After reading Charlotte Brontë’s Jane Eyre and Emily Brontë’s Wuthering Heights in English for the first time last year, I recently immersed myself in Anne Brontë’s Agnes Grey, a highly autobiographical novel. Like many women in 19th century England who had to work for a living, all three Brontë sisters became governesses, one of the few accepted professions in educated circles. Despite this “acceptance”, they were neither treated nor paid well by their employers, nor granted any true authority to discipline the rich, pampered, and frequently unmanageable children.

When Agnes Grey, the novel’s eponymous protagonist, seeks to support her family financially by becoming a governess, she experiences this first-hand. Her first position is short-lived, because the overindulgent parents can find no fault with their offspring, and instead blame Anne for their disobedience. Her second employment lasts several years, but proves only marginally more satisfying. When her charges reach a marriageable age, her services are no longer required. She returns home to assist her mother in founding and administering a private school, following her father’s death (running their own school had also been the Brontës’ unfulfilled wish).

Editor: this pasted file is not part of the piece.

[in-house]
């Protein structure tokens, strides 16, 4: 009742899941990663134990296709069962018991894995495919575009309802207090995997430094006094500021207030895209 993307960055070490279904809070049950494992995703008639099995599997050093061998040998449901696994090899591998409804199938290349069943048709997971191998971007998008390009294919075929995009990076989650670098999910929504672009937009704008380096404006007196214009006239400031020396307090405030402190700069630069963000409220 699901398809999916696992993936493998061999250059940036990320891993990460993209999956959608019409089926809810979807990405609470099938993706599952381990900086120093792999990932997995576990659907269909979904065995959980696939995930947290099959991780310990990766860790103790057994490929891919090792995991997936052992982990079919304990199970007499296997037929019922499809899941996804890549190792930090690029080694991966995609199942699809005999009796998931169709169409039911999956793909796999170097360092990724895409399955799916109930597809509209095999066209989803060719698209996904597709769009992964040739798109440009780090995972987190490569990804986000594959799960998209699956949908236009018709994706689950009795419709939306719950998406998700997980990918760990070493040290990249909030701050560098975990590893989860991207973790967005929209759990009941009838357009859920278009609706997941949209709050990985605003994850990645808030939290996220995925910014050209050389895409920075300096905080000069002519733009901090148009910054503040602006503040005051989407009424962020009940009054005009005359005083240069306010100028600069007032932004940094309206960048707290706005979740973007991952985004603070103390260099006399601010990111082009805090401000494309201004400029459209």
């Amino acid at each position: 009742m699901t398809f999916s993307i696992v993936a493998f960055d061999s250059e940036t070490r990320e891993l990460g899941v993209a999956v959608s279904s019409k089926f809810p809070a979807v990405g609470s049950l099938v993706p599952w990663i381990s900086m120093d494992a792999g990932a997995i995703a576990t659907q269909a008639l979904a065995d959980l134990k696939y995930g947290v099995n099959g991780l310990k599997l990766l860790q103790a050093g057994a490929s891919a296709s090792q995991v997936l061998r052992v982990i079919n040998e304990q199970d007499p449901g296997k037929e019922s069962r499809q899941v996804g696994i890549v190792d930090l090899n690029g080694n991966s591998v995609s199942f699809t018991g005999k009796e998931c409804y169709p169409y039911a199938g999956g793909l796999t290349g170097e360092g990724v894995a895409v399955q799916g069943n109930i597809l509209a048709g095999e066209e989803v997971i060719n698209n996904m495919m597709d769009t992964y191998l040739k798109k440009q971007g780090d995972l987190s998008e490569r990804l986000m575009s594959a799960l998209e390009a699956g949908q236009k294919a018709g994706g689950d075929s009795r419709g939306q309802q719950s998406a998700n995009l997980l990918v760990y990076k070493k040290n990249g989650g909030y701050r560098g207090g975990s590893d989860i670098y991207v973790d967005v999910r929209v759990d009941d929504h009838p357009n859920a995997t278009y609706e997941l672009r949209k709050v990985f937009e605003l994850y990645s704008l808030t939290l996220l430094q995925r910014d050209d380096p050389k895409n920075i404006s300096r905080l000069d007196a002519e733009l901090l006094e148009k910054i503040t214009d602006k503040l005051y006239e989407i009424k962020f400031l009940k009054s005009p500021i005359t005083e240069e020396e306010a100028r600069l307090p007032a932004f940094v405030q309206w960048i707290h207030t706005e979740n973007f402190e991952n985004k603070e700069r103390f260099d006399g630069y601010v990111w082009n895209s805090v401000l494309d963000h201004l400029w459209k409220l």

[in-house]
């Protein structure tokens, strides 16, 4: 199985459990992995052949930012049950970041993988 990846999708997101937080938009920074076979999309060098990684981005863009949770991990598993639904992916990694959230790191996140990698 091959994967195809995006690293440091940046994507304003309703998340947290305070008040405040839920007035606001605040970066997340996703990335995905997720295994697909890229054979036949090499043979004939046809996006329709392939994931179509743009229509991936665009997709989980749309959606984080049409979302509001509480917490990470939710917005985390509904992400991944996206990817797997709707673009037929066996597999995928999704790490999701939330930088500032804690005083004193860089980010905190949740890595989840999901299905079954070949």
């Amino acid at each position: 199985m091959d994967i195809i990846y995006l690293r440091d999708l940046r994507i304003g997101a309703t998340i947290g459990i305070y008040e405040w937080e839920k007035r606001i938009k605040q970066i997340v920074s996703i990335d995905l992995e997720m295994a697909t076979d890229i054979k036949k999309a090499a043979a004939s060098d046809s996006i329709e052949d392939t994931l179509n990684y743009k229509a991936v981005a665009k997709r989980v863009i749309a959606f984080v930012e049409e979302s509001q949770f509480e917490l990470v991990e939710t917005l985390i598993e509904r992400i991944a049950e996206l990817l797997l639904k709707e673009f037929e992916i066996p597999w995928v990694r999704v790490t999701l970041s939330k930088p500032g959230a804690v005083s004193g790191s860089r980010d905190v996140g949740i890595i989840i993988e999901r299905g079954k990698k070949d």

After years of unappreciated dedication and countless deprivations, Agnes finds true love when Mr. Weston, the curate of her former parish to whom she had lost her heart, seeks her out and proposes, in these words, “ ‘My house is desolate yet, Miss Grey,’ he smilingly observed, ‘ and I am acquainted now with all the ladies in my parish, and several in this town, too; and many others I know by sight and by report; but not one of them will suit me for a companion…in fact, there is only one person in the world that will; and that is yourself; and I want to know your decision?’ ” The Hollywood-style ending of Agnes Grey deviates from Anne’s sad story, but knowing about the Brontës’ fate, I cheered for that ending, wishing for Agnes what was denied to Anne.